On October 1, 2015, the Japan Ministry of Defense (JMOD) implemented a major reorganization. The reorganization effort focuses on streamlining a policy- and decision-making processes on two of its key functions — operation of the Japan Self-Defense Forces (JSDF) and acquisition of defense equipment.
In particular, the establishment of the Acquisition, Technology and Logistics Agency (ATLA) — Bouei Soubi-cho in Japanese — is a move that has been much anticipated among those who are interested in seeing more robust cooperation between the United States and Japan in defense technology. Ever since Abe administration announced the new three principles for Japan’s defense equipment transfers, many have pointed out the need for the MOD to streamline its own defense acquisition process, strategize Japan’s defense technology policy, and facilitate private sector efforts to pursue collaboration with non-Japanese firms.
The report issued on September 30 — the eve of ATLA’s official launch — by a JMOD advisory group on defense technology and equipment transfer directly speaks to this need. Released with the anticipation of ATLA being launched not too long after its publication, the report discusses in detail the critical importance for Japan to have a coherent defense industrial policy, so that Japan can optimize defense industrial cooperation and equipment transfer to benefit Japan’s strategic interests.
Although not addressed in the report, another powerful driver for the establishment of ATLA was the grim fiscal reality that Japanese defense industry faces in the foreseeable future. Even though Japan’s defense spending has been steadily increasing since Prime Minister Shinzo Abe assumed office in 2012, there is a consensus, as articulated in the latest National Defense Program Guidelines, that R&D and acquisition are both unlikely to see a considerable budget increase anytime soon. If Japan is serious about maintaining an indigenous defense technological base that is robust enough to prevent Japan from growing completely dependent on foreign defense technology, pursuing a greater rate of return by expanding the volume of sales or better integrating into the global defense equipment R&D and production network are the only options.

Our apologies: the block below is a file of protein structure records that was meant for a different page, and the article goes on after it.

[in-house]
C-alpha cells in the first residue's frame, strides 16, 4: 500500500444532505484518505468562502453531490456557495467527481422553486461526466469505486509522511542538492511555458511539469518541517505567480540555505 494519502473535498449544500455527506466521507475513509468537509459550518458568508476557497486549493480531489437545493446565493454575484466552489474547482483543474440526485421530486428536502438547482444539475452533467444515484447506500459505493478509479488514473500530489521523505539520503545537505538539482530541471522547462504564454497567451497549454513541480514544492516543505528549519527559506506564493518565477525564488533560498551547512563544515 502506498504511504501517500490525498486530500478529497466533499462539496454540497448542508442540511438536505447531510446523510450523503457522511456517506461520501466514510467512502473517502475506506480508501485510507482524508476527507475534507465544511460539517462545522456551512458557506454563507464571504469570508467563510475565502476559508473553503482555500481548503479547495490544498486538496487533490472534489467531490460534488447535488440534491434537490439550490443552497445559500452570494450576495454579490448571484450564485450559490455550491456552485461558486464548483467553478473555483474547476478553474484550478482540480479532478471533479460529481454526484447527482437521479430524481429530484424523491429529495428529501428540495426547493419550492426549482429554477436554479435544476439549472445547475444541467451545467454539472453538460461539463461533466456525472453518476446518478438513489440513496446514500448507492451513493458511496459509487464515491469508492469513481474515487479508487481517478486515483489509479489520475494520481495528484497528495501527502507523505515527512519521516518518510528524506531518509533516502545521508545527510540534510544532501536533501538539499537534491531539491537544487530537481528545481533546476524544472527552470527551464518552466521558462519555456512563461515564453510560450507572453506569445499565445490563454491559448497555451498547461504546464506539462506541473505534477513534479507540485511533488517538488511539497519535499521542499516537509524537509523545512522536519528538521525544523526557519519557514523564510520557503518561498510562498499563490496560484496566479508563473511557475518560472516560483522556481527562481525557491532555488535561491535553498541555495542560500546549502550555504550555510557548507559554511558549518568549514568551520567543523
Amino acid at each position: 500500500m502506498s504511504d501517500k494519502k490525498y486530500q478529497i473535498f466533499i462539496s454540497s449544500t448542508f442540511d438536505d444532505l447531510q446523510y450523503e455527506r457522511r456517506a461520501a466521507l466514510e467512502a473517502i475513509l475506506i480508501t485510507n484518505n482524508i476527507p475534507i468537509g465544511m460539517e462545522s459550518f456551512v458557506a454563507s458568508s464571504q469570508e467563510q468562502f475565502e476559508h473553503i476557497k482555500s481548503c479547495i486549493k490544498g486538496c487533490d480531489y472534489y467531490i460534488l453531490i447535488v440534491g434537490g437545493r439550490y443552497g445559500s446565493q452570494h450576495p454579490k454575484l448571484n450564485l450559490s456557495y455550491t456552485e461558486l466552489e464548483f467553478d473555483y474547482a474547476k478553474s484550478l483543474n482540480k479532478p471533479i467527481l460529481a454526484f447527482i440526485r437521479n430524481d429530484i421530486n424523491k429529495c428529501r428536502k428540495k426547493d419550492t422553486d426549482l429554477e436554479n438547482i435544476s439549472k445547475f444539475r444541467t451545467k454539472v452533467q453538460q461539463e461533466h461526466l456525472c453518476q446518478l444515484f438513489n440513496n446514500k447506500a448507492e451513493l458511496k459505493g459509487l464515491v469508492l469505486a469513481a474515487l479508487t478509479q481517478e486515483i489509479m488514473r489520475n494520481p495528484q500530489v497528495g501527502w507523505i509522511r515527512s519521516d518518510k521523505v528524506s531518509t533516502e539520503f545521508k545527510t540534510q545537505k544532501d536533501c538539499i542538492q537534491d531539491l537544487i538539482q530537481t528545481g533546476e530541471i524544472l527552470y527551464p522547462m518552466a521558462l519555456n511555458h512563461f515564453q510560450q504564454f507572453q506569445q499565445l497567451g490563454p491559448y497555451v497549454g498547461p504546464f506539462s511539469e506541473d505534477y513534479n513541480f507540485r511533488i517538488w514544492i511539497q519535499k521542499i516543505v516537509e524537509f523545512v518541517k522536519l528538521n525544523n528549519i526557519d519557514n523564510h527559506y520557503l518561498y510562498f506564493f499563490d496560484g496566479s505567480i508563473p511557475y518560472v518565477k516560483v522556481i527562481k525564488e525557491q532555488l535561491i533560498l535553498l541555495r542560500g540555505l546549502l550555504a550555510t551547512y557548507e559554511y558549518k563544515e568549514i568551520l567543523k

Driven by these incentives, the newly established ATLA has five core missions: (1) manage JMOD’s acquisition programs more efficiently, (2) enhance international cooperation in the area of defense equipment, (3) conduct cost-effective and timely research and development (R&D), (4) maintain and strengthen indigenous defense technological base, and (5) pursue greater cost-saving measures. In order to execute these missions, the organizations and offices that previously were spread across the JMOD, including the Technical Research and Development Institute (TRDI) and the Equipment Procurement and Construction Office (EPCO), were merged into ATLA under the commissioner, who has a seniority equivalent to the rank of vice defense minister in the JMOD hierarchy.
The new ATLA has a couple of immediate tasks at hand. As the advisory group report rightly points out, Japan, always being on the receiving end of advanced technology (often from the United States), has no guidelines on transferring its own advanced technology to the foreign countries that will partner with Japan on their defense acquisition. Neither does Japan have a clear set of guidelines on how to classify various defense technologies, including identifying which technologies are the most valuable — “crown jewels” as U.S. export control officials call them — and cannot be transferred overseas. These guidelines need to be established as quickly as possible in a close coordination with the Ministry of Economy, Trade, and Industry (METI), which continues to be a regulatory agency for Japan’s export controls, including defense exports.
Moreover, ATLA needs to decide how to balance its diverse missions. Acquisition program management, indigenous R&D, and promotion of the existing technologies and equipment are very different tasks, each of which requires very different approaches. How ATLA will balance these missions with its limited number of staff and finite budget is a challenge of its own.
Coincidentally, there are two pending cases where ATLA can potentially demonstrate its value. One is Australia’s next-generation submarine acquisition bid, in which Japan has found itself in a very tough completion with France and Germany. The other is the ongoing discussion between Japan and India on the sale of Japan’s US-2 aircraft. If ATLA can somehow play a useful role in tipping these cases in Japan’s favor, it will be off to a very good start.